Asma Gull Hasan does not wear a veil to cover her head.
She believes women should worship alongside Muslim men in Mosques.
She writes about social topics many in her religion consider taboo for discussion.
Hasan, 29, author of two books, columnist, U.S. State Department Ambassador, and frequent media news guest, spoke to nearly 100 students and faculty at Wabash College Thursday night.
"There are so many myths about Islam," Hasan said. "There are more myths than there are actually things known about Islam in this country. When you’re a speaker about Islam you’re sort of trained to be addressing the myths. It’s hard to make progress toward greater understanding when you’re too busy addressing the stereotype."
And true to her own post-speech analysis, Hasan spent most of her formal presentation debunking perceptions. She elects not to cover her head as many Muslim women do and she pointed out that many of the negative images of her religion are debunked when she researches the points in the Islam holy book, the Koran.
She peppers her presentation with humor and a light-hearted approach that many found disarming.
"Actually what she brought to my attention was this idea that traditions aren’t a part of Islam because I’m sure everyone has in the back of their minds these horrible ideas about Islam," Indianapolis senior David Rusk said. "I think why would we allow a religion like that to exist in the world and she specifically attacks those ideas saying there is nothing in the Koran that says Muslims should do these things."
Hasan even acknowledges the approach has been part of her success.
"Most people hear the words Muslim American woman and they’re instantly threatened," she said. "They think I’m going to come in and say American foreign policy is bad, America mistreats women and whatever else. Everybody just assumes I’m going to have all negative things to say, sometimes you can just feel the tension. That’s why I try to be funny and make fun of myself."
And she related to her all-male counterparts. A 1997 graduate of all-female Wellesley College, she compared Islam to Wabash College’s Gentlemen’s Rule. The Gentlemen’s Rule, the only rule governing Wabash men, encourages students to conduct themselves at all times in a gentlemanly manner.
"Islam has a similar sort of spirit," she said. "I think we all want to be quiet and spiritually strong. I fail at the quiet part but Islam believes in one God and to be strong."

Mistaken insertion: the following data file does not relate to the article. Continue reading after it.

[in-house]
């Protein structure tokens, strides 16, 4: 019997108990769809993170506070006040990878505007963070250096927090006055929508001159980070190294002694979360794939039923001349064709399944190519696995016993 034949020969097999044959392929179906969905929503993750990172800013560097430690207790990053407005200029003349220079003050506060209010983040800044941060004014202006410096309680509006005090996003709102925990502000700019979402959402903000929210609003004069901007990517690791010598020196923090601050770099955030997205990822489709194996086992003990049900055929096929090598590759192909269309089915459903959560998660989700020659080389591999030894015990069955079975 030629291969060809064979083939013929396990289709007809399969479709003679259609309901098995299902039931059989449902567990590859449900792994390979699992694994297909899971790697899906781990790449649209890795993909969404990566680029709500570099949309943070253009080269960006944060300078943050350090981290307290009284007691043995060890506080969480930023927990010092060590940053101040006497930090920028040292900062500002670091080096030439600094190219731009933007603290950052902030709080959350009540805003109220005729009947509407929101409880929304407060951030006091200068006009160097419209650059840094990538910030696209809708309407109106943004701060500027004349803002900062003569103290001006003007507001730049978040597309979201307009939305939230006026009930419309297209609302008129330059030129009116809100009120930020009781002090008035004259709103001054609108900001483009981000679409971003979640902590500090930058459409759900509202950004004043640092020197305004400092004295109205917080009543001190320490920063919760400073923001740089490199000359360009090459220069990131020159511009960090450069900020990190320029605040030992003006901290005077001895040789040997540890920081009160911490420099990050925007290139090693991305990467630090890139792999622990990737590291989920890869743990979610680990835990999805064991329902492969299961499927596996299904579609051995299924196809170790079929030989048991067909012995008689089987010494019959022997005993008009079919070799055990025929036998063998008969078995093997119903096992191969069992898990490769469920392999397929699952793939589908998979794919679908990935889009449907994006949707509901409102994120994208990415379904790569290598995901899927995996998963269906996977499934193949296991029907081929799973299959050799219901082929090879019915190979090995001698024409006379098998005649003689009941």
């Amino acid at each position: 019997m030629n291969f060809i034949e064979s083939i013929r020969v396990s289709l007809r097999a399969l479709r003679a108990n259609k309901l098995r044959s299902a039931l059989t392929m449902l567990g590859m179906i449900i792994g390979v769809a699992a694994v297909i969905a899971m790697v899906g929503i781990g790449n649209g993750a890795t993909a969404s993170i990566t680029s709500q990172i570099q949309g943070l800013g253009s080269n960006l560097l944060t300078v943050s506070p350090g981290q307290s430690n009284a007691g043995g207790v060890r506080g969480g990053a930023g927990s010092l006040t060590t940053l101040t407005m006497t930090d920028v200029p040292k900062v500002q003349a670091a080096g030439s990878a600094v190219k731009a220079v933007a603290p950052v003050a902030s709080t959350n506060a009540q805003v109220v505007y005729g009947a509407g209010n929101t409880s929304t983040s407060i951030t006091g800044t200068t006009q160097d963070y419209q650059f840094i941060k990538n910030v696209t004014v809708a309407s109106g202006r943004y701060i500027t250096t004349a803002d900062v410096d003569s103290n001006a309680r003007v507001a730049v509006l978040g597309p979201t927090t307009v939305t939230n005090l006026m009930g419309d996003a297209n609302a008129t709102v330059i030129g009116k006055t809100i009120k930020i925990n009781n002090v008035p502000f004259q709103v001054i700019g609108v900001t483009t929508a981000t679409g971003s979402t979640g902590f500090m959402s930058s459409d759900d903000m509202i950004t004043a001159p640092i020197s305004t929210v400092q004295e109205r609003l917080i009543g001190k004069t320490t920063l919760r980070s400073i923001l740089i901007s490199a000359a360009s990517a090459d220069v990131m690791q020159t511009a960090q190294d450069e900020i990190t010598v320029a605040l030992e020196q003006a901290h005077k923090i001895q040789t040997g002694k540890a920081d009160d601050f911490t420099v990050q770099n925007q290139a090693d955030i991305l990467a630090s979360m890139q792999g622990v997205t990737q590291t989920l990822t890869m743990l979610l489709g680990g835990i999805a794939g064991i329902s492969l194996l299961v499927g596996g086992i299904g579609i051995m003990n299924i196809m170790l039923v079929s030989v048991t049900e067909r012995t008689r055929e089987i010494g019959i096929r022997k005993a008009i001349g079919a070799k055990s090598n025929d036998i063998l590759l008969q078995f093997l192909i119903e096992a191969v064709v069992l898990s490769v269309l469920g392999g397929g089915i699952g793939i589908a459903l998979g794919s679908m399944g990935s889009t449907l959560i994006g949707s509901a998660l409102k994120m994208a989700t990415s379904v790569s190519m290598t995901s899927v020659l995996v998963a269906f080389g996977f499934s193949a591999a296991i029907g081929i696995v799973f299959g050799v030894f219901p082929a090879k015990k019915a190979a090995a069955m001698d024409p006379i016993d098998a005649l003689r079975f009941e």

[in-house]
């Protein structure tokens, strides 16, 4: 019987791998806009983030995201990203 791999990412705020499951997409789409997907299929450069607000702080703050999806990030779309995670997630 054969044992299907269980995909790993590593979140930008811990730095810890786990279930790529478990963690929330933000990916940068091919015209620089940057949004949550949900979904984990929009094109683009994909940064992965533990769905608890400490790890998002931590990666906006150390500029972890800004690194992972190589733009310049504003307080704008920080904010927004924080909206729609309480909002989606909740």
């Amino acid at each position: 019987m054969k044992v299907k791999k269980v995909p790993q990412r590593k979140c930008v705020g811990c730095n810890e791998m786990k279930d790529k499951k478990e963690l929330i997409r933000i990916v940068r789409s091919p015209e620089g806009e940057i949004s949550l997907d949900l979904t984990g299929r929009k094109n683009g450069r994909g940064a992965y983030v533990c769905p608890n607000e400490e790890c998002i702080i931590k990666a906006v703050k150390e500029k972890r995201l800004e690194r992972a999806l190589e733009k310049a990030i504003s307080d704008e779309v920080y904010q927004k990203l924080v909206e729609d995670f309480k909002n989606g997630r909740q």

Rusk enjoyed her views on Islam while personally contemplating his own Christian faith.
"I’ve been having similar bouts with Christianity," he said. "I just finished talking to my fraternity brother about her speech and he was kind of disappointed. He wanted this revelation to come out of it. I was saying you run across this with every religion. You have text and you have different interpretations.
"I really enjoyed it because she took things from it and said I have this traditional view on this and I have this contemporary and more modern view on that. I was very, very satisfied."
Besides regular contributions to a number of publications, Hasan has written opinion pieces for the New York Times, Dallas Morning News, and San Francisco Chronicle. She has been a frequent guest on a number of Fox News Channel programs.
She has also worked for the United States State Department as an ambassador around the world. She visited England and France last fall.
"Well first, they don’t tell me what to say," she said. "I tell them I don’t want people to feel sorry for American Muslims. I think Muslims living in American have a good life. Like all Americans, we have a chance to make a lot of money, live a quiet life, go shopping at the mall and go to baseball games.
"There are no barriers unique to Muslims, just the same barriers that other ethnic or religious people face. I don’t think Muslims are any more mistreated than other people."
In responding to a question, she did say American Muslims were profoundly affected after 9-11. But the overwhelming emotion was one of comfort at the number of Americans who rallied to support them.
Still, she said, there are always concerns.
"We as Muslims are more suspicious than concerned. I don’t want to get stopped for speeding. And I really don’t want my brother to get stopped for speeding. There is nothing scarier than being a young Muslim male in this country."
She is not afraid to offer controversial opinions, but often does so in a non-threatening way.
"A lot of Muslims don’t like me because I don’t wear the cover and I’m too liberal. People may not agree with what you say but people respond to honesty and genuine feelings."
Hasan's appearance was sponsored by the Wabash College Muslim Student Association.
Hewitt is Wabash College's Director of New Media and Web Editor.
At top right: Hasan signs books and talks with a group of Wabash men after her Mar. 31 speech.
Lower right: Hasan listens to a student question during her book signing.
On homepage:Hasan shakes hands with David Rusk after signing her book for him and answering questions.